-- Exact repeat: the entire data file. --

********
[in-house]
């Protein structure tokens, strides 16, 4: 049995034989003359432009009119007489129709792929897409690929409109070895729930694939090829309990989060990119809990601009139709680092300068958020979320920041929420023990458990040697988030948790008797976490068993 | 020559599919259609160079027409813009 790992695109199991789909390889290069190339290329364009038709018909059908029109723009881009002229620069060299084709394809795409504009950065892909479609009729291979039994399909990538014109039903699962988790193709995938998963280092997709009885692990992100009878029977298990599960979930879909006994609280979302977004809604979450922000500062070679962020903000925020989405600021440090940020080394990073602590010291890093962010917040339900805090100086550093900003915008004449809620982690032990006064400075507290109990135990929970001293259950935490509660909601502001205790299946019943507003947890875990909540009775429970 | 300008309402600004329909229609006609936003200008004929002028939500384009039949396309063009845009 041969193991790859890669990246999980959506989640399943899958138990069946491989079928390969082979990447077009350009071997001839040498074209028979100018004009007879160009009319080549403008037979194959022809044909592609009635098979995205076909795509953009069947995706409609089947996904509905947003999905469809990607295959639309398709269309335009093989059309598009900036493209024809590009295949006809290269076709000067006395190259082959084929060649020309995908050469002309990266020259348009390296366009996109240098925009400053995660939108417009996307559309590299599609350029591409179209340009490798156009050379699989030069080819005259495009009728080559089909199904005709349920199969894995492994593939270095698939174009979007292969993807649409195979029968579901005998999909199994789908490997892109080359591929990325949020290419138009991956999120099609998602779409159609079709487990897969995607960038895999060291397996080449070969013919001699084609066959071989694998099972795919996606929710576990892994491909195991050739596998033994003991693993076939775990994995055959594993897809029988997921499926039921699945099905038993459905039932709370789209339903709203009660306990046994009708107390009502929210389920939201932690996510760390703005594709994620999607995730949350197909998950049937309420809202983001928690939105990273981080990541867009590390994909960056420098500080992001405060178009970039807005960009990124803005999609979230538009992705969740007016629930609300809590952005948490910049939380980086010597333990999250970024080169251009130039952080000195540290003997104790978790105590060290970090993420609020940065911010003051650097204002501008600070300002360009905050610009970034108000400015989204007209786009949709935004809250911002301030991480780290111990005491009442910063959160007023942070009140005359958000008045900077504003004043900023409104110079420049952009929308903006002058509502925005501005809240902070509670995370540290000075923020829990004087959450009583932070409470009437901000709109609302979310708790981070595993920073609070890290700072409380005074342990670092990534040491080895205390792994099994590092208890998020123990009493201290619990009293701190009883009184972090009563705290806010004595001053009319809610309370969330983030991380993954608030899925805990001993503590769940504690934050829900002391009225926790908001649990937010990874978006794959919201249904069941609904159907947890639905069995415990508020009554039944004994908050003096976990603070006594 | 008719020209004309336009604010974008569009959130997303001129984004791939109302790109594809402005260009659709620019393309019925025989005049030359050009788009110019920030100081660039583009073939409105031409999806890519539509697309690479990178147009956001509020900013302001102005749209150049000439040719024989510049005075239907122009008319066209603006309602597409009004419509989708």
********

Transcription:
[in-house]
């Protein structure tokens, strides 16, 4: 049995034989003359432009009119007489129709792929897409690929409109070895729930694939090829309990989060990119809990601009139709680092300068958020979320920041929420023990458990040697988030948790008797976490068993 | 020559599919259609160079027409813009 790992695109199991789909390889290069190339290329364009038709018909059908029109723009881009002229620069060299084709394809795409504009950065892909479609009729291979039994399909990538014109039903699962988790193709995938998963280092997709009885692990992100009878029977298990599960979930879909006994609280979302977004809604979450922000500062070679962020903000925020989405600021440090940020080394990073602590010291890093962010917040339900805090100086550093900003915008004449809620982690032990006064400075507290109990135990929970001293259950935490509660909601502001205790299946019943507003947890875990909540009775429970 | 300008309402600004329909229609006609936003200008004929002028939500384009039949396309063009845009 041969193991790859890669990246999980959506989640399943899958138990069946491989079928390969082979990447077009350009071997001839040498074209028979100018004009007879160009009319080549403008037979194959022809044909592609009635098979995205076909795509953009069947995706409609089947996904509905947003999905469809990607295959639309398709269309335009093989059309598009900036493209024809590009295949006809290269076709000067006395190259082959084929060649020309995908050469002309990266020259348009390296366009996109240098925009400053995660939108417009996307559309590299599609350029591409179209340009490798156009050379699989030069080819005259495009009728080559089909199904005709349920199969894995492994593939270095698939174009979007292969993807649409195979029968579901005998999909199994789908490997892109080359591929990325949020290419138009991956999120099609998602779409159609079709487990897969995607960038895999060291397996080449070969013919001699084609066959071989694998099972795919996606929710576990892994491909195991050739596998033994003991693993076939775990994995055959594993897809029988997921499926039921699945099905038993459905039932709370789209339903709203009660306990046994009708107390009502929210389920939201932690996510760390703005594709994620999607995730949350197909998950049937309420809202983001928690939105990273981080990541867009590390994909960056420098500080992001405060178009970039807005960009990124803005999609979230538009992705969740007016629930609300809590952005948490910049939380980086010597333990999250970024080169251009130039952080000195540290003997104790978790105590060290970090993420609020940065911010003051650097204002501008600070300002360009905050610009970034108000400015989204007209786009949709935004809250911002301030991480780290111990005491009442910063959160007023942070009140005359958000008045900077504003004043900023409104110079420049952009929308903006002058509502925005501005809240902070509670995370540290000075923020829990004087959450009583932070409470009437901000709109609302979310708790981070595993920073609070890290700072409380005074342990670092990534040491080895205390792994099994590092208890998020123990009493201290619990009293701190009883009184972090009563705290806010004595001053009319809610309370969330983030991380993954608030899925805990001993503590769940504690934050829900002391009225926790908001649990937010990874978006794959919201249904069941609904159907947890639905069995415990508020009554039944004994908050003096976990603070006594 | 008719020209004309336009604010974008569009959130997303001129984004791939109302790109594809402005260009659709620019393309019925025989005049030359050009788009110019920030100081660039583009073939409105031409999806890519539509697309690479990178147009956001509020900013302001102005749209150049000439040719024989510049005075239907122009008319066209603006309602597409009004419509989708």